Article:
Al Sharpton At Odds With Black Ministers In New York

al sharpton

The Rev. Al Sharpton has a problem in New York, and it seems fellow black religious leaders are becoming frustrated with the man they see as more of a star than a preacher.

Even in New York, Al Sharpton remains a controversial figure — and not even his own most likely caucus seems to be welcoming the MSNBC host with open arms.

Sharpton has been both sought out and reviled since he burst onto the scene in the 80s, and pushing the bounds of civil rights is something that never makes one popular during their own lifetime.

In America, the Rev. Al is often called upon during times of race-based unrest, and while his message is a peaceful one, he remains intensely polarizing. Mostly the Al Sharpton hate comes from outside the New York area, but right now, his home base is seemingly mounting a coup.

An article in the New York Daily News describes an anti-Sharpton campaign among spiritual leaders titled “Holy War In Harlem,” and the piece explains:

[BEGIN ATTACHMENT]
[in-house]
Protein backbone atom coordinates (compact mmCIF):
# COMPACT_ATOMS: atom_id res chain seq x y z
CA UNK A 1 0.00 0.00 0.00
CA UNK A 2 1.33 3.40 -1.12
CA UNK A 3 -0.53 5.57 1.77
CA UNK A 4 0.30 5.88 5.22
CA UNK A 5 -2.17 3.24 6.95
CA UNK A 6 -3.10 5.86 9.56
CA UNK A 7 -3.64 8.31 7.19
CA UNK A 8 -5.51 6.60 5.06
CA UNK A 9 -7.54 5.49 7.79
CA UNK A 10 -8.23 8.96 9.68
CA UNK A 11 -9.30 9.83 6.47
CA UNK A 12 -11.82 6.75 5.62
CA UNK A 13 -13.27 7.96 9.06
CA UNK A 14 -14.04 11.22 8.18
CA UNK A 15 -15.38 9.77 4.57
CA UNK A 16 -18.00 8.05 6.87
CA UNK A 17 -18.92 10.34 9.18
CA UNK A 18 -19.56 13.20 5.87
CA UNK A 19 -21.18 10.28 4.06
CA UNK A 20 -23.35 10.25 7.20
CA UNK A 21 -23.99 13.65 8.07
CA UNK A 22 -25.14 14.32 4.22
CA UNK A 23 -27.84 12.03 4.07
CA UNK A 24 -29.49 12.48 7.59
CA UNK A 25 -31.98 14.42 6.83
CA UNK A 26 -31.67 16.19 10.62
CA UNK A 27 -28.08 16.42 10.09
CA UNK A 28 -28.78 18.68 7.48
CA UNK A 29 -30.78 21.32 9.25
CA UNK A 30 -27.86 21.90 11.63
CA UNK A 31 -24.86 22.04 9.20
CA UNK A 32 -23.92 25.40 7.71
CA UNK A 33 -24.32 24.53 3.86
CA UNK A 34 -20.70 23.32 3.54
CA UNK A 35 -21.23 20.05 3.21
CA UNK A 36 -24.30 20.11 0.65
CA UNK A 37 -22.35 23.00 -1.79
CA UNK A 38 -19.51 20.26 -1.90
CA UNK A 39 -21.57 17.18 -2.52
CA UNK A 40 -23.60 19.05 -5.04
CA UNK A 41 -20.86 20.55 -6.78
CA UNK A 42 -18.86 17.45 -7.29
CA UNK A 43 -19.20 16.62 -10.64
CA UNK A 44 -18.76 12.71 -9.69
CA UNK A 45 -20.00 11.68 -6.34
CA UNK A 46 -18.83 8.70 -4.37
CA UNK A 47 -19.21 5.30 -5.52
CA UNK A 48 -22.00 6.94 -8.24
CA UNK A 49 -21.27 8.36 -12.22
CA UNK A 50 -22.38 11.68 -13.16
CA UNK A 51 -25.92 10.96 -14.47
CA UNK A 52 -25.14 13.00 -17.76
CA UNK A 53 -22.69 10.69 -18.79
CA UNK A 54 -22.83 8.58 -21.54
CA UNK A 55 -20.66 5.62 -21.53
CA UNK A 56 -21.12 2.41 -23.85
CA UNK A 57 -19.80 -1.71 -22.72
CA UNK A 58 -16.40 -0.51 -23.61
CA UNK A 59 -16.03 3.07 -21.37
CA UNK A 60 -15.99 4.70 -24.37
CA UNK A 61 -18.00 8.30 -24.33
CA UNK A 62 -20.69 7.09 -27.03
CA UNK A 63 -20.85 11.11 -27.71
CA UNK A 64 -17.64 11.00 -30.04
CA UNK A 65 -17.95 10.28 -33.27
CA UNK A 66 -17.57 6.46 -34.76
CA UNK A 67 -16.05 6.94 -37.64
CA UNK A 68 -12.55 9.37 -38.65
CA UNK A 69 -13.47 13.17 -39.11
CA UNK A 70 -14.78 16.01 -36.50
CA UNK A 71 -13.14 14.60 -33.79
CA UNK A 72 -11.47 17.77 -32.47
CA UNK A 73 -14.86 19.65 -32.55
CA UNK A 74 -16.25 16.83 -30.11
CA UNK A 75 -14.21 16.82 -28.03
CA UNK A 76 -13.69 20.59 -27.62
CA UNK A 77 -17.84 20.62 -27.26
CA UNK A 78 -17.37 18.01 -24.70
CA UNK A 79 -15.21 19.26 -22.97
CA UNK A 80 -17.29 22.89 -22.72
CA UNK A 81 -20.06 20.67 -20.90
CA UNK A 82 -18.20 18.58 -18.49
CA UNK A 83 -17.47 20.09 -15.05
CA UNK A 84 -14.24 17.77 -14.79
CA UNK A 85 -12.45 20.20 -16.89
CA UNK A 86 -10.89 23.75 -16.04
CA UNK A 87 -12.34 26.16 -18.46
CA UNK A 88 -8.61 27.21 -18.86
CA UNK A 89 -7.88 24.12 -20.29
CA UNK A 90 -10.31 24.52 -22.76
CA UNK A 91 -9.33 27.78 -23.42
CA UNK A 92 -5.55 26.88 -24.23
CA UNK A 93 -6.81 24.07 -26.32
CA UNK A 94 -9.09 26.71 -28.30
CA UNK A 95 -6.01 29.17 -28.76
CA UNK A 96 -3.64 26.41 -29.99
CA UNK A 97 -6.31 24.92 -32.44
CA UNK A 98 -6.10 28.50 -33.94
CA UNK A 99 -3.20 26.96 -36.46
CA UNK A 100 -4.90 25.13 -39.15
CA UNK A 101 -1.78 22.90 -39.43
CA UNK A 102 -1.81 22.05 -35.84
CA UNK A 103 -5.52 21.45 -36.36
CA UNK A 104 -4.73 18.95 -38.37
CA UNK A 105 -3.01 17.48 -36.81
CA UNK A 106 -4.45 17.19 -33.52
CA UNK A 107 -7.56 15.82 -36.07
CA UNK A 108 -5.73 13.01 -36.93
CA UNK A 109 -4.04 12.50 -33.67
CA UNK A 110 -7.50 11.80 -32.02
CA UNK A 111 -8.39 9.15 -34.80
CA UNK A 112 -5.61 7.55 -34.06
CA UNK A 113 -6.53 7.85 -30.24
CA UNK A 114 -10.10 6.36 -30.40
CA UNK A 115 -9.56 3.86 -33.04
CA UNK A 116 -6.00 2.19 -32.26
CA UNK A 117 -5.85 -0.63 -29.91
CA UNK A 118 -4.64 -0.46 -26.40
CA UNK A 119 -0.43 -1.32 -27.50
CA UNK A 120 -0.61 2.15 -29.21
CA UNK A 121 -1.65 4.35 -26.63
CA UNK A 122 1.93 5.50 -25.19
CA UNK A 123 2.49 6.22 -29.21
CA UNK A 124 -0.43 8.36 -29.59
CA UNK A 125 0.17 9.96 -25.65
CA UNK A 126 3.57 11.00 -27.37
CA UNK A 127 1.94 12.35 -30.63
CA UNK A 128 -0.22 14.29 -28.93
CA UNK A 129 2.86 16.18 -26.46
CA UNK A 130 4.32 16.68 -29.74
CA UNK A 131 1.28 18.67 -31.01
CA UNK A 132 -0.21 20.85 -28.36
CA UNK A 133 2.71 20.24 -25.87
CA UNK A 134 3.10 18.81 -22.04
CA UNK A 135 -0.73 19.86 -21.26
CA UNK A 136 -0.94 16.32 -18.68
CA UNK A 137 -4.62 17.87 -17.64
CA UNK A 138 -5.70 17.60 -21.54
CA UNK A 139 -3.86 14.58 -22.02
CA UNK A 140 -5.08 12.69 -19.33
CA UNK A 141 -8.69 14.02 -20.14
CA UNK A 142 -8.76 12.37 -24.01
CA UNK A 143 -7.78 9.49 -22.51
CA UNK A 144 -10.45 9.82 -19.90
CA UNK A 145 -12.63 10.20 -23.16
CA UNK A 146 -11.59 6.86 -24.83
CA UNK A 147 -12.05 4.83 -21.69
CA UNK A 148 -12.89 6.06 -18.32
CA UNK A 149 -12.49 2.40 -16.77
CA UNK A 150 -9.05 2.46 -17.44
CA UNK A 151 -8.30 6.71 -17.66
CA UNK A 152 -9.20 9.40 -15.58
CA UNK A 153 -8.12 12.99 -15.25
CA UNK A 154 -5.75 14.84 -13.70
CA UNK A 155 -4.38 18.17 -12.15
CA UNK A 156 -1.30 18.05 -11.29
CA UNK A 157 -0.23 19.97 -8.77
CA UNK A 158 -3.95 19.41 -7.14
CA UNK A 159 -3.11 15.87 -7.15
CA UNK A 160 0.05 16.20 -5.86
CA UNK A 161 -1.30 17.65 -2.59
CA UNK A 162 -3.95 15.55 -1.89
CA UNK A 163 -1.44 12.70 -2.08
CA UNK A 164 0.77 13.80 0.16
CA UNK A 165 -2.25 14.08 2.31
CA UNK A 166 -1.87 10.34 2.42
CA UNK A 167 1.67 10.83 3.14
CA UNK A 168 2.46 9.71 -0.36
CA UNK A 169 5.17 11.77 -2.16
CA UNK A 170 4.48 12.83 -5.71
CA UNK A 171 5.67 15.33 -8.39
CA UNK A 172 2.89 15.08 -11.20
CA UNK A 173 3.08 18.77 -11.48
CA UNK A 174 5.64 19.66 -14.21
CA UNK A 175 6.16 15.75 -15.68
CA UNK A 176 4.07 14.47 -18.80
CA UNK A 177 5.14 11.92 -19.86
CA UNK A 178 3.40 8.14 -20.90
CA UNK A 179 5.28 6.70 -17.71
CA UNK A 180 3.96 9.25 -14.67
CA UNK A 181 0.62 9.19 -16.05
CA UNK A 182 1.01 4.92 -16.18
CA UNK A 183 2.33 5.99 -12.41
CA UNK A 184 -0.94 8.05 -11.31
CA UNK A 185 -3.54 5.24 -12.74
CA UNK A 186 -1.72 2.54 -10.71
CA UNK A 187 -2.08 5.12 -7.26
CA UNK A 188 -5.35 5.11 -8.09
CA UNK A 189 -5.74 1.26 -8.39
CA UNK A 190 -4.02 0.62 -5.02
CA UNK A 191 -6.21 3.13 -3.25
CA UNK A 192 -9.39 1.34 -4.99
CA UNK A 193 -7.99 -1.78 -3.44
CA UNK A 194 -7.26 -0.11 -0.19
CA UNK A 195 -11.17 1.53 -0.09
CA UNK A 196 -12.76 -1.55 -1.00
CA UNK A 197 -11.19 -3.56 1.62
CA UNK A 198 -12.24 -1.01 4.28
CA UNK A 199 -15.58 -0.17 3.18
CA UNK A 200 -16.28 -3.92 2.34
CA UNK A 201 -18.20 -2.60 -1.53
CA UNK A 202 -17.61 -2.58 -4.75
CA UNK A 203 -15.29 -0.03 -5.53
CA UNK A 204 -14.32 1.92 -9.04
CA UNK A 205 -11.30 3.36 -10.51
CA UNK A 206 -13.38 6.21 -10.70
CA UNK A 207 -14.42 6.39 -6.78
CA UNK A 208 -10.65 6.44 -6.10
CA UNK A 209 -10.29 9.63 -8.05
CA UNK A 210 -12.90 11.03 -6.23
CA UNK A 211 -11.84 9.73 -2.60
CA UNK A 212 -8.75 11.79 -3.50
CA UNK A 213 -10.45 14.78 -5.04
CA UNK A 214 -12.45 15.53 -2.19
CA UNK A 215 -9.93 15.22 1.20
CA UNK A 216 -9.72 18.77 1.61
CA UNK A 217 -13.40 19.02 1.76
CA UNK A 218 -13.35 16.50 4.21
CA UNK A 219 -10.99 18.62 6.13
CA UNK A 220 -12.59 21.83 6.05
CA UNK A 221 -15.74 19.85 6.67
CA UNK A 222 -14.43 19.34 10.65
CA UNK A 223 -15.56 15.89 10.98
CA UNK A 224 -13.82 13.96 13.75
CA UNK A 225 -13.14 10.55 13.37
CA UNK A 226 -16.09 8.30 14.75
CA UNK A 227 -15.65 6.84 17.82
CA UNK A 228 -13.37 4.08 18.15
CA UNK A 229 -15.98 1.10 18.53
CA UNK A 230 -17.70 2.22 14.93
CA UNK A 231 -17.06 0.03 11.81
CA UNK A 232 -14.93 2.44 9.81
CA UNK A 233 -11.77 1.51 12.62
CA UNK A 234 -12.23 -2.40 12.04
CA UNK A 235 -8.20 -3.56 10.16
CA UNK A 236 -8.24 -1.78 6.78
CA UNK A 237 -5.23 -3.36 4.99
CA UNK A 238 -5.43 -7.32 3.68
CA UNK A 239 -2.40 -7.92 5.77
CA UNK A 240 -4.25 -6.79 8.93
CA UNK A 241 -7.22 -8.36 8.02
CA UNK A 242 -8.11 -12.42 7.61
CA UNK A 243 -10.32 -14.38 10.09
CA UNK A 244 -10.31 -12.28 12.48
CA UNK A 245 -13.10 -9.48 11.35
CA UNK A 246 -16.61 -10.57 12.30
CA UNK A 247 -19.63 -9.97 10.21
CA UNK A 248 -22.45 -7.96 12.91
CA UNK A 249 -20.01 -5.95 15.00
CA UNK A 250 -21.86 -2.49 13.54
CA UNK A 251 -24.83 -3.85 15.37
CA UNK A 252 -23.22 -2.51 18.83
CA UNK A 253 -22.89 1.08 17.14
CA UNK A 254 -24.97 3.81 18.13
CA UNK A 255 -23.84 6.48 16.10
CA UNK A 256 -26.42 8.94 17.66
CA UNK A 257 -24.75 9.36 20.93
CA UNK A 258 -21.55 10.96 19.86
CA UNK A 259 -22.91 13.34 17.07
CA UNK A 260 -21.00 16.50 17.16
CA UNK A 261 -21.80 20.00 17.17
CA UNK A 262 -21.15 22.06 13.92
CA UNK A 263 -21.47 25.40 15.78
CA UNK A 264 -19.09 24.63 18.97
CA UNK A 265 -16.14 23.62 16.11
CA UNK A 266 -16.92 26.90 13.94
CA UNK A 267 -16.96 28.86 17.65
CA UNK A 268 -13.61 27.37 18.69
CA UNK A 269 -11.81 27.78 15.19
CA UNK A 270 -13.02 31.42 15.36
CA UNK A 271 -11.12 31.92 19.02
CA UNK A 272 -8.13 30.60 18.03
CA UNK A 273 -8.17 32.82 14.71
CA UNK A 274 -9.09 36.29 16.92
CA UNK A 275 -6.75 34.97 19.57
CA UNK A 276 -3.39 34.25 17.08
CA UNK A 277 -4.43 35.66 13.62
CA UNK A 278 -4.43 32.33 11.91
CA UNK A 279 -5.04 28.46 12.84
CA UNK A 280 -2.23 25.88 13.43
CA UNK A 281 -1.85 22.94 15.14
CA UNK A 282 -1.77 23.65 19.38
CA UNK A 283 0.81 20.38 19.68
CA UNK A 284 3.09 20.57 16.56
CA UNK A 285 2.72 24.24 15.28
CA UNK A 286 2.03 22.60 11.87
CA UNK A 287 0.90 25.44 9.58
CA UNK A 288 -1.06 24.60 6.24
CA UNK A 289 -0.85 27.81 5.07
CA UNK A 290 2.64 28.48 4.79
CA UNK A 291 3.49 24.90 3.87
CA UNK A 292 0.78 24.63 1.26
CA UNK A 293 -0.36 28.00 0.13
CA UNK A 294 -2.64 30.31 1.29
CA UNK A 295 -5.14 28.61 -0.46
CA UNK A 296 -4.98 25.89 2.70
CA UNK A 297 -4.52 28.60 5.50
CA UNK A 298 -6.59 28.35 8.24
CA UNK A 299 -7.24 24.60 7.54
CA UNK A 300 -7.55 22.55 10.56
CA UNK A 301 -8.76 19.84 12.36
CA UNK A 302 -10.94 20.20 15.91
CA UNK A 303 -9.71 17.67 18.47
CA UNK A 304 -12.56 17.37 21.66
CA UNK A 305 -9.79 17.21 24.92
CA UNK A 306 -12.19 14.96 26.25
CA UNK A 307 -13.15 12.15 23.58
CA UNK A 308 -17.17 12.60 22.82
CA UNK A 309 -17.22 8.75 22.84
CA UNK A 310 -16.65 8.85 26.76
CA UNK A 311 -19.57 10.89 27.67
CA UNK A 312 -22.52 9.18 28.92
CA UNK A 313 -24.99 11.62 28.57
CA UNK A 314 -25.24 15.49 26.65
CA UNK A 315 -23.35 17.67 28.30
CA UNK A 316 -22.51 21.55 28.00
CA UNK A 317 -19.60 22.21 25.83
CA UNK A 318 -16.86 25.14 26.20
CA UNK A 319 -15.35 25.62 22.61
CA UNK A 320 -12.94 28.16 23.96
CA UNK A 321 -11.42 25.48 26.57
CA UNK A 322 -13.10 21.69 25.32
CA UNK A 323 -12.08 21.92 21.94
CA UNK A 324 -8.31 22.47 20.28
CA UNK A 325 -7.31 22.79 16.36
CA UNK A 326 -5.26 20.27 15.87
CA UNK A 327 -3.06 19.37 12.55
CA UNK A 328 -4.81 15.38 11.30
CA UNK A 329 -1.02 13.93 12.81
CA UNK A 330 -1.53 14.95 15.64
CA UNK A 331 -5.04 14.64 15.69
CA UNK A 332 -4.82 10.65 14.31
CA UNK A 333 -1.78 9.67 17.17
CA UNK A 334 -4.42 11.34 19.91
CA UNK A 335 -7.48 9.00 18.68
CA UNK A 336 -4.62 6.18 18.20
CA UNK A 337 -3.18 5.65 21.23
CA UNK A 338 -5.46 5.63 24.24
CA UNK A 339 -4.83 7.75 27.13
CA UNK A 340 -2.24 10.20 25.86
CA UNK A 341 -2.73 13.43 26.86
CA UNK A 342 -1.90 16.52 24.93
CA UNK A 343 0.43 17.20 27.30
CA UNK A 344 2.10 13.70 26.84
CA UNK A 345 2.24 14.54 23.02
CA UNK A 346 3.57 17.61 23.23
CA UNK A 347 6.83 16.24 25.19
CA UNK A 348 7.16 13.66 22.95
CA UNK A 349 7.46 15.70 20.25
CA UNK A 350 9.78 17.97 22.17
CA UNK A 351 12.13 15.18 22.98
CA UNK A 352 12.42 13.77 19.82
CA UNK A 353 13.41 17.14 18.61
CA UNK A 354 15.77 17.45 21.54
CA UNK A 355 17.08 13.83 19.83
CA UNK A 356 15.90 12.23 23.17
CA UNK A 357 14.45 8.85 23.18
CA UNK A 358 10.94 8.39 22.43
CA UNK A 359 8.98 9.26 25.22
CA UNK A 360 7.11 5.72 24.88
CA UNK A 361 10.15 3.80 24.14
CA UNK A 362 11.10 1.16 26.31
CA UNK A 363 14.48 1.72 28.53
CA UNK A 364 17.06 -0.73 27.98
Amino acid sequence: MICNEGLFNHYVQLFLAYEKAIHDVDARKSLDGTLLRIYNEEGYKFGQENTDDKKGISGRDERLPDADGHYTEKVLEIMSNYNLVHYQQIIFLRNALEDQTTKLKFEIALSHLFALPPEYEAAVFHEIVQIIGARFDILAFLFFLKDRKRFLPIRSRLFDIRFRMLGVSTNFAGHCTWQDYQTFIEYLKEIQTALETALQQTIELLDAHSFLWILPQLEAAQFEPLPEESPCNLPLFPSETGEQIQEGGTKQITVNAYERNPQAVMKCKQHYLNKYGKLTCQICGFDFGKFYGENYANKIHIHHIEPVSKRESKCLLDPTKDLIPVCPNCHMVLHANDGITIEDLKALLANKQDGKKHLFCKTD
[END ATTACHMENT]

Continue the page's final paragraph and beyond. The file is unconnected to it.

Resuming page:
“Speak Out Say It Loud, headquartered at Mount Neboh Baptist Church on Adam Clayton Powell Blvd., is a new coalition of black ministers determined to create a unified African-American power base with citywide clout… Mount Neboh pastor Johnnie Green, 51, said Sharpton has neglected black New York while pursuing national fame and acclaim.”

Green told the paper that Sharpton’s focus on national level civil rights issues has left many in New York without a powerful advocate:

“While (Sharpton) is jet-setting around the country, people are going to our churches saying they don’t have money to eat… People need somebody to fight for them.”

Another complained that “Sharpton isn’t a community organizer… [h]e’s a personality.” But true to form, the Rev. Al isn’t taking the critique lying down — Sharpton says that disharmony helps no one, and added:

“We need to attack the issues, not each other… If you want to be the big guy, be the big guy, be that. Don’t act like I’m not doing anything local. I am.”

Al Sharpton also notes that he runs a campaign for civil rights, making the church less his wheelhouse.